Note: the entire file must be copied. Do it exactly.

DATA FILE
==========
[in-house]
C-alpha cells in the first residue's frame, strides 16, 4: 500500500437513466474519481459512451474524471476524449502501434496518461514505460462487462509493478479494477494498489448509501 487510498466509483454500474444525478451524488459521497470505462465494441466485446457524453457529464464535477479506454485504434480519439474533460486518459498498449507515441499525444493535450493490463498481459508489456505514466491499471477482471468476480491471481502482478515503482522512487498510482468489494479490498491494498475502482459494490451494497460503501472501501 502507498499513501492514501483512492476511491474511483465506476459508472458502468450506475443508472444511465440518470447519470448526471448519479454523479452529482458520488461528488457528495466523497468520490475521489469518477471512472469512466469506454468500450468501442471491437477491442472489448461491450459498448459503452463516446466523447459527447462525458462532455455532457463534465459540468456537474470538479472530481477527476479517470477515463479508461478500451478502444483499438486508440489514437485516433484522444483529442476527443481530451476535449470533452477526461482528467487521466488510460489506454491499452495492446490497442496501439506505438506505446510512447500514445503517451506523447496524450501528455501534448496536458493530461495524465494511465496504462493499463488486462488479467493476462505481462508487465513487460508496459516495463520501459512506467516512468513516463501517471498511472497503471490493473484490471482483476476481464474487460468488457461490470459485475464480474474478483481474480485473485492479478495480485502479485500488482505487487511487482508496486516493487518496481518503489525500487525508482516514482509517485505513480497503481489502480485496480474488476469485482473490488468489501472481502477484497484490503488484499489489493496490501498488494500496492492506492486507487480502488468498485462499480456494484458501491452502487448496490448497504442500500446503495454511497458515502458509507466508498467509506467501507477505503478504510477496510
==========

[in-house]
C-alpha cells in the first residue's frame, strides 16, 4: 500500500437513466474519481459512451474524471476524449502501434496518461514505460462487462509493478479494477494498489448509501 487510498466509483454500474444525478451524488459521497470505462465494441466485446457524453457529464464535477479506454485504434480519439474533460486518459498498449507515441499525444493535450493490463498481459508489456505514466491499471477482471468476480491471481502482478515503482522512487498510482468489494479490498491494498475502482459494490451494497460503501472501501 502507498499513501492514501483512492476511491474511483465506476459508472458502468450506475443508472444511465440518470447519470448526471448519479454523479452529482458520488461528488457528495466523497468520490475521489469518477471512472469512466469506454468500450468501442471491437477491442472489448461491450459498448459503452463516446466523447459527447462525458462532455455532457463534465459540468456537474470538479472530481477527476479517470477515463479508461478500451478502444483499438486508440489514437485516433484522444483529442476527443481530451476535449470533452477526461482528467487521466488510460489506454491499452495492446490497442496501439506505438506505446510512447500514445503517451506523447496524450501528455501534448496536458493530461495524465494511465496504462493499463488486462488479467493476462505481462508487465513487460508496459516495463520501459512506467516512468513516463501517471498511472497503471490493473484490471482483476476481464474487460468488457461490470459485475464480474474478483481474480485473485492479478495480485502479485500488482505487487511487482508496486516493487518496481518503489525500487525508482516514482509517485505513480497503481489502480485496480474488476469485482473490488468489501472481502477484497484490503488484499489489493496490501498488494500496492492506492486507487480502488468498485462499480456494484458501491452502487448496490448497504442500500446503495454511497458515502458509507466508498467509506467501507477505503478504510477496510